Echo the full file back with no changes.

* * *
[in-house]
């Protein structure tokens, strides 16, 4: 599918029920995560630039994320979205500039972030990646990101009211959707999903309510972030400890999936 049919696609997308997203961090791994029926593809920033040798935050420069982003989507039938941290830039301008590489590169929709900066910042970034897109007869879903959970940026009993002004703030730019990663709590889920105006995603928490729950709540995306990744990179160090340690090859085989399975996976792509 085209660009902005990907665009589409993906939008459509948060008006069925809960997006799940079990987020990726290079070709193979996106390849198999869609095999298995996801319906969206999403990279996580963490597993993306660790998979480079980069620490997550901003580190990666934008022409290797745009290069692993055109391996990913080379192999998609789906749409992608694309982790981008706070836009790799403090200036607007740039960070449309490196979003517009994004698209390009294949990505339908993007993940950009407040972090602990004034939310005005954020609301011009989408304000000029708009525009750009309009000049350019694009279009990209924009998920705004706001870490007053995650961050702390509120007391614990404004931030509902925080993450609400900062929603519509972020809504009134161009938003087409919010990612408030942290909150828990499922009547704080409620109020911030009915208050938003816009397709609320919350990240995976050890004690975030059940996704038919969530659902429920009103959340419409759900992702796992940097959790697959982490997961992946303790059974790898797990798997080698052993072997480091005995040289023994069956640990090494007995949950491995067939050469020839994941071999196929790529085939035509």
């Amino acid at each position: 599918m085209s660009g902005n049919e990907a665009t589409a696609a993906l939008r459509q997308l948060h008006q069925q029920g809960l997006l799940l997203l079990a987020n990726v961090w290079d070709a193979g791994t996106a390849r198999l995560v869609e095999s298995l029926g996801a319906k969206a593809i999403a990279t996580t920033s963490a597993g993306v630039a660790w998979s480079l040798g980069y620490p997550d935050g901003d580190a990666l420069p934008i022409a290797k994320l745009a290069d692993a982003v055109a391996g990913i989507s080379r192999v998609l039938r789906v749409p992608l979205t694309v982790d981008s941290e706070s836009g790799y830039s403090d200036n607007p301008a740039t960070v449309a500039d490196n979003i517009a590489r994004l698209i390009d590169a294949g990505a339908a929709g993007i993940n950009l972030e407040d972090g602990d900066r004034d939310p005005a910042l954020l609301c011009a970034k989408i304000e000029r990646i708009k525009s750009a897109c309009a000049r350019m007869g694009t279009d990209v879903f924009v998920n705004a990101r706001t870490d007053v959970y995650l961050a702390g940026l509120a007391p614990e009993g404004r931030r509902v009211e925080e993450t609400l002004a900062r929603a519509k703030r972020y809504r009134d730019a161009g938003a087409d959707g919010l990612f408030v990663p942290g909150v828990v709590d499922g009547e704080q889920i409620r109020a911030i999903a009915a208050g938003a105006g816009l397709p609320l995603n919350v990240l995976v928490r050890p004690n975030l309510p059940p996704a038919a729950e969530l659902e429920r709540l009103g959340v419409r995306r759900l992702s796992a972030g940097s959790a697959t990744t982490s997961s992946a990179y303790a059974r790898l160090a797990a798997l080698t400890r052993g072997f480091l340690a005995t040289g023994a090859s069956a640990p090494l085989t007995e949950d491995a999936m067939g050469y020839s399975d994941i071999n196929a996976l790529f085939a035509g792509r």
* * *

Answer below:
[in-house]
């Protein structure tokens, strides 16, 4: 599918029920995560630039994320979205500039972030990646990101009211959707999903309510972030400890999936 049919696609997308997203961090791994029926593809920033040798935050420069982003989507039938941290830039301008590489590169929709900066910042970034897109007869879903959970940026009993002004703030730019990663709590889920105006995603928490729950709540995306990744990179160090340690090859085989399975996976792509 085209660009902005990907665009589409993906939008459509948060008006069925809960997006799940079990987020990726290079070709193979996106390849198999869609095999298995996801319906969206999403990279996580963490597993993306660790998979480079980069620490997550901003580190990666934008022409290797745009290069692993055109391996990913080379192999998609789906749409992608694309982790981008706070836009790799403090200036607007740039960070449309490196979003517009994004698209390009294949990505339908993007993940950009407040972090602990004034939310005005954020609301011009989408304000000029708009525009750009309009000049350019694009279009990209924009998920705004706001870490007053995650961050702390509120007391614990404004931030509902925080993450609400900062929603519509972020809504009134161009938003087409919010990612408030942290909150828990499922009547704080409620109020911030009915208050938003816009397709609320919350990240995976050890004690975030059940996704038919969530659902429920009103959340419409759900992702796992940097959790697959982490997961992946303790059974790898797990798997080698052993072997480091005995040289023994069956640990090494007995949950491995067939050469020839994941071999196929790529085939035509």
């Amino acid at each position: 599918m085209s660009g902005n049919e990907a665009t589409a696609a993906l939008r459509q997308l948060h008006q069925q029920g809960l997006l799940l997203l079990a987020n990726v961090w290079d070709a193979g791994t996106a390849r198999l995560v869609e095999s298995l029926g996801a319906k969206a593809i999403a990279t996580t920033s963490a597993g993306v630039a660790w998979s480079l040798g980069y620490p997550d935050g901003d580190a990666l420069p934008i022409a290797k994320l745009a290069d692993a982003v055109a391996g990913i989507s080379r192999v998609l039938r789906v749409p992608l979205t694309v982790d981008s941290e706070s836009g790799y830039s403090d200036n607007p301008a740039t960070v449309a500039d490196n979003i517009a590489r994004l698209i390009d590169a294949g990505a339908a929709g993007i993940n950009l972030e407040d972090g602990d900066r004034d939310p005005a910042l954020l609301c011009a970034k989408i304000e000029r990646i708009k525009s750009a897109c309009a000049r350019m007869g694009t279009d990209v879903f924009v998920n705004a990101r706001t870490d007053v959970y995650l961050a702390g940026l509120a007391p614990e009993g404004r931030r509902v009211e925080e993450t609400l002004a900062r929603a519509k703030r972020y809504r009134d730019a161009g938003a087409d959707g919010l990612f408030v990663p942290g909150v828990v709590d499922g009547e704080q889920i409620r109020a911030i999903a009915a208050g938003a105006g816009l397709p609320l995603n919350v990240l995976v928490r050890p004690n975030l309510p059940p996704a038919a729950e969530l659902e429920r709540l009103g959340v419409r995306r759900l992702s796992a972030g940097s959790a697959t990744t982490s997961s992946a990179y303790a059974r790898l160090a797990a798997l080698t400890r052993g072997f480091l340690a005995t040289g023994a090859s069956a640990p090494l085989t007995e949950d491995a999936m067939g050469y020839s399975d994941i071999n196929a996976l790529f085939a035509g792509r």